Hyperbolic Rhetoric and the Men Who Love It

Yesterday was the big statewide strike and protests against the privatization of public education. The big news items were the "mostly peaceful" nature of the protests and the fact that about 150 people shut down the highways of the east bay before getting arrested (see: picture to the left.) Here in SC, it was the usual story: the protesters protested, the administration bitched and sent disingenuous statements to the press (there were, in fact, no protesters brandishing knives or clubs), and life went on.

I want to keep my comments brief. I had a great talk with my homie J the other day about the whole situation and he made a lot of good points. Basically, even if all the protests do is contest the logic of privatization, make it clear that public education is very, very important in democratic societies, then they're doing something legitimate and worthwhile. There is no easy answer for where the money is supposed to come from to "restore" public education, after all, but the trend that has led to the current debacle has been decades in the making, and it is important not to go along quietly.

That said, it's the most radical, self-serving, and straight-up fucking obnoxious elements of the protest movement that get a lot of the press and undermine the larger movement's efficacy. Calling for any combination of anarchy, communism, and the "destruction of the university" is counter-productive, because everyone recognizes those demands as hyperbolic nonsense. In the process, I think, the legitimate rejection of privatization is subsumed in that nonsense and is written off as equally unrealistic.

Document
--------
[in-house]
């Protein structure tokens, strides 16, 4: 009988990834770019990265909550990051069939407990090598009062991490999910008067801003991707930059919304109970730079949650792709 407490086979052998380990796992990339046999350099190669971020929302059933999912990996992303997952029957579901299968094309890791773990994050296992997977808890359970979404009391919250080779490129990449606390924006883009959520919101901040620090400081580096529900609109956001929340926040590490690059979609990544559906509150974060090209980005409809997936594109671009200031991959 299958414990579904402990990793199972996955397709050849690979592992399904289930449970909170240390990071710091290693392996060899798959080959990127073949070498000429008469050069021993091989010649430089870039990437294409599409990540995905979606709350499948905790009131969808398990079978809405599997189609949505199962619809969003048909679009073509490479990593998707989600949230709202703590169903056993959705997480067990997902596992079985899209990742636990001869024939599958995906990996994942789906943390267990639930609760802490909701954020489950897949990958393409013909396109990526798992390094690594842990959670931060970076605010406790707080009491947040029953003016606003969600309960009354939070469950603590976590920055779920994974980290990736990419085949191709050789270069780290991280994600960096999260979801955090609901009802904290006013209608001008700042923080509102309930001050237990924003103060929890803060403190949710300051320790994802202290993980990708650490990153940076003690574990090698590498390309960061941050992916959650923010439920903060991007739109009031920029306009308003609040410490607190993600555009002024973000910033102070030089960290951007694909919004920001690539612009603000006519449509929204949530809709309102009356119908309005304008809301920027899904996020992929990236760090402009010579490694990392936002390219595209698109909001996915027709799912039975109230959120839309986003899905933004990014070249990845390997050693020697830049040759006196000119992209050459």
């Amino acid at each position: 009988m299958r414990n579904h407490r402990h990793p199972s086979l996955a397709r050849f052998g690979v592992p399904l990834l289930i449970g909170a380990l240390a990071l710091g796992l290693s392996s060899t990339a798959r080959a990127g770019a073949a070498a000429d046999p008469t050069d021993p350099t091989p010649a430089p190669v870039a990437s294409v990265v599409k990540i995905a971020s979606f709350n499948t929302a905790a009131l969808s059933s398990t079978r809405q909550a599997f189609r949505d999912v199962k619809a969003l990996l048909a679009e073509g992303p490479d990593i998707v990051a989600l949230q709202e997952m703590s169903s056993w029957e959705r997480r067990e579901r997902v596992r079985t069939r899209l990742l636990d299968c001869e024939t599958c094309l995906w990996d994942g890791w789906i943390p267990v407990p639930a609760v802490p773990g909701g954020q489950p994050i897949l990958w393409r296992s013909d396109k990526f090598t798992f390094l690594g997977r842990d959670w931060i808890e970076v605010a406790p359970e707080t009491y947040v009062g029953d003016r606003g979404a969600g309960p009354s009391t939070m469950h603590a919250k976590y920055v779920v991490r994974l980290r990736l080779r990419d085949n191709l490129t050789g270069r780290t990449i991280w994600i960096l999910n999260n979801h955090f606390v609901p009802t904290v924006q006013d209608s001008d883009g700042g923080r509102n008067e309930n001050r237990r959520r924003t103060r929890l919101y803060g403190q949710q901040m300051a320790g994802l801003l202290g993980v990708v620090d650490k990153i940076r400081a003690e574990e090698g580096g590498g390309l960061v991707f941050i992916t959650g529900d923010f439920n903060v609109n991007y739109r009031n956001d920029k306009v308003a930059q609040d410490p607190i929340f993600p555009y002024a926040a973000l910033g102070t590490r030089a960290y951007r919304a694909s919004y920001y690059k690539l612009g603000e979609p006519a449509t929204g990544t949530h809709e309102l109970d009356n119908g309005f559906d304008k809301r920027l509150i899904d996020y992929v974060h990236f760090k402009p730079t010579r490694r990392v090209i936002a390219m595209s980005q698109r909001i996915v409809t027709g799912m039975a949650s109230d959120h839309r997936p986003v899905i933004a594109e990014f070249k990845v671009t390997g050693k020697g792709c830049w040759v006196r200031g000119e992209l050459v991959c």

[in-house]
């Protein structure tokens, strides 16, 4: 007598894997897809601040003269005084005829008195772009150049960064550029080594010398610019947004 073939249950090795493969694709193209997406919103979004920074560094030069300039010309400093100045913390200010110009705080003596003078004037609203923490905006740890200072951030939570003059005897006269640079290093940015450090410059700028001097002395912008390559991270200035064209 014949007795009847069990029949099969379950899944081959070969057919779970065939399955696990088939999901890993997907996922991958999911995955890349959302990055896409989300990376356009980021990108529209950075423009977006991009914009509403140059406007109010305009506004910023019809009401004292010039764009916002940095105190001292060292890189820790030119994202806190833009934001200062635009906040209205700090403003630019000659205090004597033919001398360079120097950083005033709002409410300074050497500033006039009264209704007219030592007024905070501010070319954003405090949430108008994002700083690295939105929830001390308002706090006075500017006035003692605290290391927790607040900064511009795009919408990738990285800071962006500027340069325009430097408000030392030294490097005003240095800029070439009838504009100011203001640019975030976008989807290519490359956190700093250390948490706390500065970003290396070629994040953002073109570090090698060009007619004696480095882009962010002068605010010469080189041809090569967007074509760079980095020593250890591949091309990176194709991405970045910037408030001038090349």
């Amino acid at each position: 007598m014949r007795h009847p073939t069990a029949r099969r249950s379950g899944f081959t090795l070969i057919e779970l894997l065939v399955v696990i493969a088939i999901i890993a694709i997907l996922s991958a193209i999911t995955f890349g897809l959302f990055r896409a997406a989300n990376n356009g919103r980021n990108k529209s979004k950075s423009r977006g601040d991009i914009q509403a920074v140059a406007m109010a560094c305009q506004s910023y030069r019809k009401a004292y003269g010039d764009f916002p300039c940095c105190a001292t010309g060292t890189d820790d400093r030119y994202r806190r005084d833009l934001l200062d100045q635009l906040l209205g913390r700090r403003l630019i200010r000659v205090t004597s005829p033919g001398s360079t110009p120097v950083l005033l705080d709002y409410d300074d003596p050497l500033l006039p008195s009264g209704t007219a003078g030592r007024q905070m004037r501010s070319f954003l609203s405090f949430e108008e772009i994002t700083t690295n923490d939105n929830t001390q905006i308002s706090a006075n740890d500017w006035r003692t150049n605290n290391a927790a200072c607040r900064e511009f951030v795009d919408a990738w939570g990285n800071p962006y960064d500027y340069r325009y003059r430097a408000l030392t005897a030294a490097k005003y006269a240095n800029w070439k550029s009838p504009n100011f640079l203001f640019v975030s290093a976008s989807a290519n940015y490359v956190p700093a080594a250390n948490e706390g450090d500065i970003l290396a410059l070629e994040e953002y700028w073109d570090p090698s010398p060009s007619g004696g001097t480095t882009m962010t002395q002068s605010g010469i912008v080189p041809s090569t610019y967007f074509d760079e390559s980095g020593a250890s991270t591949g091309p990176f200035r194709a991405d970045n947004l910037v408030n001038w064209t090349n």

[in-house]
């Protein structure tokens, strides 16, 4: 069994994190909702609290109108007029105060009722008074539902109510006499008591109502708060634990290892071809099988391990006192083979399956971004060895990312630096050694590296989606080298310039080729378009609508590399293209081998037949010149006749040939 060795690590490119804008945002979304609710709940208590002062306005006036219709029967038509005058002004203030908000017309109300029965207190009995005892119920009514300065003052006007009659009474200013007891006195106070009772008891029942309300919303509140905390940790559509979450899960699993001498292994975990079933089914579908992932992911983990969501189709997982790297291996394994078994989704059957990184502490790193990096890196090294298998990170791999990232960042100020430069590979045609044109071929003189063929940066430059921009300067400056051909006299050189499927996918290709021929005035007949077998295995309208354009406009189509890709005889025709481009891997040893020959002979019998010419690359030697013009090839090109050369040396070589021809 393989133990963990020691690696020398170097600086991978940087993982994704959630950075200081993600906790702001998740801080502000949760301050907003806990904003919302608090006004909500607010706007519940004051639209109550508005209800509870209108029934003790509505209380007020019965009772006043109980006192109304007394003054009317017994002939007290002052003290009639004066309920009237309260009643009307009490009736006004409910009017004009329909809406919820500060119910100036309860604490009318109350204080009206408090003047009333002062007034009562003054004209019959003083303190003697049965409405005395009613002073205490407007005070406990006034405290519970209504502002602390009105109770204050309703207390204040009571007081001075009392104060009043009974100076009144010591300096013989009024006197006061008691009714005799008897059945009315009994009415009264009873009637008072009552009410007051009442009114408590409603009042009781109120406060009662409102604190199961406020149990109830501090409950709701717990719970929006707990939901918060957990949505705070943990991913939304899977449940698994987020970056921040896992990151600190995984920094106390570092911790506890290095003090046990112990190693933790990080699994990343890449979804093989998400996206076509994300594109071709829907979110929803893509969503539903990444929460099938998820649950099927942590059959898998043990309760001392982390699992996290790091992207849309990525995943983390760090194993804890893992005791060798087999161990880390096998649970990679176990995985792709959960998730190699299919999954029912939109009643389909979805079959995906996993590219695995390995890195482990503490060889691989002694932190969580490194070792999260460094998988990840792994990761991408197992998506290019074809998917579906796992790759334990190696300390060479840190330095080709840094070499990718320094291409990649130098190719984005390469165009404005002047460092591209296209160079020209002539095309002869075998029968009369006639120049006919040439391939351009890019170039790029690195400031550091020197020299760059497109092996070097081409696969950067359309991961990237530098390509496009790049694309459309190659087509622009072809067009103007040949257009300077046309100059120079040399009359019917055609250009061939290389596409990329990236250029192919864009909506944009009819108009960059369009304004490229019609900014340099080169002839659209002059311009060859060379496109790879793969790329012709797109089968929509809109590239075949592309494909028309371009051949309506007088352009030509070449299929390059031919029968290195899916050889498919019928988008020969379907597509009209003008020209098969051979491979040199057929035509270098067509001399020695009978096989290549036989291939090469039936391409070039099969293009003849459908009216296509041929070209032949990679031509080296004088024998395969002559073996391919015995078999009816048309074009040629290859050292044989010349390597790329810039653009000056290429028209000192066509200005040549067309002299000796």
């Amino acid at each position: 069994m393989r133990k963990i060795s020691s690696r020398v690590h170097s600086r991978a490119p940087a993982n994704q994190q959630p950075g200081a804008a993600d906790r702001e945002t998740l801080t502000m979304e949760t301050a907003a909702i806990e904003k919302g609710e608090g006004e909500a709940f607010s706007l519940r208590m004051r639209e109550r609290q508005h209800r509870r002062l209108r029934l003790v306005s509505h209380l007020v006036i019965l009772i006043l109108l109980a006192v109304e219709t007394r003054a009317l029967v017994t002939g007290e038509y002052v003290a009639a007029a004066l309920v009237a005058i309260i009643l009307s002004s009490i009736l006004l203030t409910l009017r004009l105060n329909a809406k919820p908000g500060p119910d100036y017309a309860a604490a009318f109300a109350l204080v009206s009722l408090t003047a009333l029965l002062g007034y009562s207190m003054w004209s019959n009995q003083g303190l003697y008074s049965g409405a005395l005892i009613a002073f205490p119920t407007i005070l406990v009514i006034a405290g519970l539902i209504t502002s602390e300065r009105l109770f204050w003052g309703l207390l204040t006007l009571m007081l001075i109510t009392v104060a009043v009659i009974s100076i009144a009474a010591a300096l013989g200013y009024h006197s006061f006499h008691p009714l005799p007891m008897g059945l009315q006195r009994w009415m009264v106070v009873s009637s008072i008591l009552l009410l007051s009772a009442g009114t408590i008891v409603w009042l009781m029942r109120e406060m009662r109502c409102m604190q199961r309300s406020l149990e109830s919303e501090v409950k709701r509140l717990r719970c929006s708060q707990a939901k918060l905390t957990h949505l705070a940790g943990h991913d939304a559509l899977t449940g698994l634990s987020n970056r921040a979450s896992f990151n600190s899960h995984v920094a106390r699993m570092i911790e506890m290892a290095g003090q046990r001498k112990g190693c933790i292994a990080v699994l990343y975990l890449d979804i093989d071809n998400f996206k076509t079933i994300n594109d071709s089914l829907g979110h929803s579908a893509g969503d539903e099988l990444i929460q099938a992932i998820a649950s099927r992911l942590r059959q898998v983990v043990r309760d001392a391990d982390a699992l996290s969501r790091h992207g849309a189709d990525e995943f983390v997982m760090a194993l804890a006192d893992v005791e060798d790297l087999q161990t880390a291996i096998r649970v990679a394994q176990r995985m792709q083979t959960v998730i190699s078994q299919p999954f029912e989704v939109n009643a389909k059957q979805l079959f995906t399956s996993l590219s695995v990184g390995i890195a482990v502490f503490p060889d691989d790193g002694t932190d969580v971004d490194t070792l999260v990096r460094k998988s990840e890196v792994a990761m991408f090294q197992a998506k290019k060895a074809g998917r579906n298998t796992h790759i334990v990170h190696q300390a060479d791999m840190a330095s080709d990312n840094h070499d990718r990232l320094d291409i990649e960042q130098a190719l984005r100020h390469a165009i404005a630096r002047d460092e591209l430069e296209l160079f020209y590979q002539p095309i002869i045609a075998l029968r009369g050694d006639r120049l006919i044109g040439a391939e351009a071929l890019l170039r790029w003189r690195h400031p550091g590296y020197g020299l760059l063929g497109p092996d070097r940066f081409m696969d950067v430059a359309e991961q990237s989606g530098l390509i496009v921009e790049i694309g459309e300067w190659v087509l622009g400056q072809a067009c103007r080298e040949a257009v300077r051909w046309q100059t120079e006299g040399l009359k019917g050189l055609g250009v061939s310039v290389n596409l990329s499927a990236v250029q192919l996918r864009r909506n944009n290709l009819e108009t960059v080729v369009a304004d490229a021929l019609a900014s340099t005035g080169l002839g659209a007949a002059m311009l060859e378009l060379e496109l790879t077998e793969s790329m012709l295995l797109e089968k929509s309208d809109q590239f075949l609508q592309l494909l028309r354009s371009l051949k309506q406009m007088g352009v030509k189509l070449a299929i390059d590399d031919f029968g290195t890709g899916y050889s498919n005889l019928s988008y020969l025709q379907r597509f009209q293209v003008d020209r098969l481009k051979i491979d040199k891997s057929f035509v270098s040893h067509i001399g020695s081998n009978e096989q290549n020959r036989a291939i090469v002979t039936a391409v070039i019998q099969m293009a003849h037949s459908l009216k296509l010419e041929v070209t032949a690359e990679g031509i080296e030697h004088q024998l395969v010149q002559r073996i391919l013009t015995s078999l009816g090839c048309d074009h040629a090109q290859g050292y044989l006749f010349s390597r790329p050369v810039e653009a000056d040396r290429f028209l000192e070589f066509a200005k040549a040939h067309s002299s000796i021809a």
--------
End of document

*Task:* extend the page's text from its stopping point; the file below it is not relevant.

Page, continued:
Finally, I'll restate what I've been saying to my further-left-than-me (I'm still weirded out that that's possible, BTW) friends for a while now: it's important to win over the mainstream in democratic politics. When you do something like stop all the traffic in a major metro area for hours during the commute, you alienate the mainstream instead. How many people were sympathetic to the student movement as a whole in the bay area before 5:15pm yesterday who were rapidly rendered very unsympathetic as they sat in their cars for hours?

1 comment:

first thing said...

I pretty much agree. On blocking the highway: If doing this was a message of some sort, then it really depends on who that message is directed towards. Pissing off the mainstream might be acceptable in some instances if the objective is to bypass the people (who, one might argue, are too busy listening to Glenn Beck and those of his I'll anyway), and lodge your protest with the state and it's officials directly. It's still a problematic form of protest-- for the very reasons you stated-- but perhaps swaying the public wasn't what they were going for.

I'm fine with the idea of stopping traffic, but the context and the message need to be appropriate for it to be an effective form of protest, rather than just a bunch of college students (and some professors, no doubt) doing it to see if they can.